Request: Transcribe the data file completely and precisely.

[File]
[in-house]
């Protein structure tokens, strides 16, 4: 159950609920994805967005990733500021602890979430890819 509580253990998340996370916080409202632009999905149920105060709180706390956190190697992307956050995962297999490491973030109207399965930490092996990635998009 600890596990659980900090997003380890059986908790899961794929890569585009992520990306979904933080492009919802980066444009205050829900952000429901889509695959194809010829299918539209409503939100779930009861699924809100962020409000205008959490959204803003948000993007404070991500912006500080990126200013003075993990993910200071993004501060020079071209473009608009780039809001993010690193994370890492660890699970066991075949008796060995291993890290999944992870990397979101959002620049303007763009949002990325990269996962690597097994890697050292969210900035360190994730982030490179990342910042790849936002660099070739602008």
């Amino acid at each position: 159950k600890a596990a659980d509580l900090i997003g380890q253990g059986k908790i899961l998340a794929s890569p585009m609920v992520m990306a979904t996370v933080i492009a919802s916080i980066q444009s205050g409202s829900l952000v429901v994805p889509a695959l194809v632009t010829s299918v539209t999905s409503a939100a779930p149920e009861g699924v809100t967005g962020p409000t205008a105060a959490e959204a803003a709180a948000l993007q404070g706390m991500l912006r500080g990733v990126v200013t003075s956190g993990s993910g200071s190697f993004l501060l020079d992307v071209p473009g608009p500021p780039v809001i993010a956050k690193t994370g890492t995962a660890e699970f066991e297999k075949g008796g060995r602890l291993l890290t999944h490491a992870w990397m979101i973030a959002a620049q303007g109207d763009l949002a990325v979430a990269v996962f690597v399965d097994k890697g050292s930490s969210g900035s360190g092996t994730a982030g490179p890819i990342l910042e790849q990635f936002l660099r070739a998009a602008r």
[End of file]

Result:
[in-house]
């Protein structure tokens, strides 16, 4: 159950609920994805967005990733500021602890979430890819 509580253990998340996370916080409202632009999905149920105060709180706390956190190697992307956050995962297999490491973030109207399965930490092996990635998009 600890596990659980900090997003380890059986908790899961794929890569585009992520990306979904933080492009919802980066444009205050829900952000429901889509695959194809010829299918539209409503939100779930009861699924809100962020409000205008959490959204803003948000993007404070991500912006500080990126200013003075993990993910200071993004501060020079071209473009608009780039809001993010690193994370890492660890699970066991075949008796060995291993890290999944992870990397979101959002620049303007763009949002990325990269996962690597097994890697050292969210900035360190994730982030490179990342910042790849936002660099070739602008």
């Amino acid at each position: 159950k600890a596990a659980d509580l900090i997003g380890q253990g059986k908790i899961l998340a794929s890569p585009m609920v992520m990306a979904t996370v933080i492009a919802s916080i980066q444009s205050g409202s829900l952000v429901v994805p889509a695959l194809v632009t010829s299918v539209t999905s409503a939100a779930p149920e009861g699924v809100t967005g962020p409000t205008a105060a959490e959204a803003a709180a948000l993007q404070g706390m991500l912006r500080g990733v990126v200013t003075s956190g993990s993910g200071s190697f993004l501060l020079d992307v071209p473009g608009p500021p780039v809001i993010a956050k690193t994370g890492t995962a660890e699970f066991e297999k075949g008796g060995r602890l291993l890290t999944h490491a992870w990397m979101i973030a959002a620049q303007g109207d763009l949002a990325v979430a990269v996962f690597v399965d097994k890697g050292s930490s969210g900035s360190g092996t994730a982030g490179p890819i990342l910042e790849q990635f936002l660099r070739a998009a602008r």